The Gammage Project

Show Information

Written by:

Attilio Favorini

Directed by:

Mark Clayton Southers


Thursday, February 9, 2012 to Sunday, February 19, 2012

Show Times:

Friday-Saturday at 8:00 PM
Sunday matinee at 1:00 PM


Henry Heymann Theatre (February)
August Wilson Center (March)

On Oct. 12, 1995, Johnny Gammage, cousin of former Pittsburgh Steeler Ray Seals, was stopped by a Brentwood, Pa., police officer. Seven minutes later, Gammage was dead. This original docudrama goes beyond issues of Black and White to expose the failures of public policy that still trouble the city of Pittsburgh.

Gammage Timeline

October 12, 1995: Jonny Gammage, 31, a black businessman and cousin of then-Steelers lineman Ray Seals, is apprehended by five white police officers at a traffic stop. During a seven-minute fight with the above officers, Gammage dies. An autopsy determines that he suffocated after pressure was applied to his neck and chest.

November 3, 1995: After a three-day open inquest, a coroner’s jury recommends that homicide charges be filed against Brentwood Lt. Milton Mulholland, Baldwin Borough Patrolman Michael G. Albert, Brentwood Patrolman John Vojtas and Sgt. Keith Henderson and Patrolman Shawn Patterson, both of the Whitehall force. Coroner’s jury comprised of two black women, a black man, two white men and a white woman.

November 27, 1995: District Attorney Bob Colville announces he will file charges against only Mulholland, Albert and Vojtas. No charges are filed against Henderson or Patterson. Vojtas to be tried separately from Mulholland and Albert.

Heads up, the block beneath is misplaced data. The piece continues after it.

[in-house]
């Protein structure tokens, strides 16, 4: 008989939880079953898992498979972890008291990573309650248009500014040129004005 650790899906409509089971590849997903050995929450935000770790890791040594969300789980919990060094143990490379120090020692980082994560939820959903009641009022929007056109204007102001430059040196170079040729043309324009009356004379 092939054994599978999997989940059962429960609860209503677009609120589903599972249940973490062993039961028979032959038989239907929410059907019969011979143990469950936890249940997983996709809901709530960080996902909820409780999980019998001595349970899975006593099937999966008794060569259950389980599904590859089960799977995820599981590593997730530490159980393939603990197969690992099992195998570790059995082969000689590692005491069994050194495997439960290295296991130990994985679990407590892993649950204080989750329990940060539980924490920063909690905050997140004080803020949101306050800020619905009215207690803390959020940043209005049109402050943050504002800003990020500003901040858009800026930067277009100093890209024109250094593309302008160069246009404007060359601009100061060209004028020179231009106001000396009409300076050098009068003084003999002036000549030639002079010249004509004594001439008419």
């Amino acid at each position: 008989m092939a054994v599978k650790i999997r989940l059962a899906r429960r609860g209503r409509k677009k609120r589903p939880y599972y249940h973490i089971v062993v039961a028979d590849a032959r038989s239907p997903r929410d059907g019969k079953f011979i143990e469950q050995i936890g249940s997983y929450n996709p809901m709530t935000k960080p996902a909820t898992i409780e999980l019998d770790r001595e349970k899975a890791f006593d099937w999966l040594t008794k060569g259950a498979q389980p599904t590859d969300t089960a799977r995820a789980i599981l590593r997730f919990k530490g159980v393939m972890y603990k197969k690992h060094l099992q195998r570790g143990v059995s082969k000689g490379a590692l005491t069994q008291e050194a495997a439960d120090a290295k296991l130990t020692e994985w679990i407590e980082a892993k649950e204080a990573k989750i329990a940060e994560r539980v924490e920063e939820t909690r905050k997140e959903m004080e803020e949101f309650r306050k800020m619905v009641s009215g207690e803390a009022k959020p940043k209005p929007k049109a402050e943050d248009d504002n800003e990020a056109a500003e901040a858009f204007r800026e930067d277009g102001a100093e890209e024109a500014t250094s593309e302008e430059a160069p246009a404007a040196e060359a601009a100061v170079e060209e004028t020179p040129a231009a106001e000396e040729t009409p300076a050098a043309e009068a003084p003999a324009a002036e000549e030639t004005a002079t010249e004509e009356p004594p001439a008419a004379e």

November 13, 1996: An all-white jury finds Vojtas not guilty of involuntary manslaughter.

July 22, 1998: After two mistrials, Judge Joseph F. McCloskey dismissed the charges against Mulholland and Albert.

February 19, 1999: U.S. Justice Department said it would not file civil rights charges in the death of Gammage because it couldn’t prove that the five suburban officers had used unreasonable force to subdue him.

March 22, 1999:  In Syracuse, a group of clergy and community leaders held a march protesting the way the case was handled in Pennsylvania and calling for the US Justice Department to reopen the investigation.


From the beginning, the incident and its legal aftermath have weighed heavily on Attilio “Buck” Favorini, Pitt theatre arts professor and playwright. Now, 16 years later — the last two years dedicated to writing a play about the Gammage incident — Favorini is presenting the world premiere of “The Gammage Project,” a docudrama that debuts Feb. 9 with a preview at the Henry Heymann Theatre in the Stephen Foster Memorial.
Mark Clayton Southers has been working on "The Gammage Project" for two years and directing the play through rehearsals as it readies for a Thursday opening. There was a moment when he let his actors do some freestyle acting, just to have a little fun, before getting back to the play.
Gammage's haunting last words to an officer at the scene -- "Keith, Keith, I'm 31. I'm only 31." -- will echo across Oakland's Henry Heymann Theatre and the August Wilson Center, Downtown. Beginning Feb. 9, the Pittsburgh Playwrights Theatre Company and the Pittsburgh Repertory Theatre will stage "The Gammage Project," a dramatization of his death and the legal cases against three suburban officers that rippled from it.
One was a young businessman, the other an honors high school student. Their paths never crossed, but Jonny Gammage and Jordan Miles are inextricably linked as black men who were injured, one fatally, while being subdued by white police officers.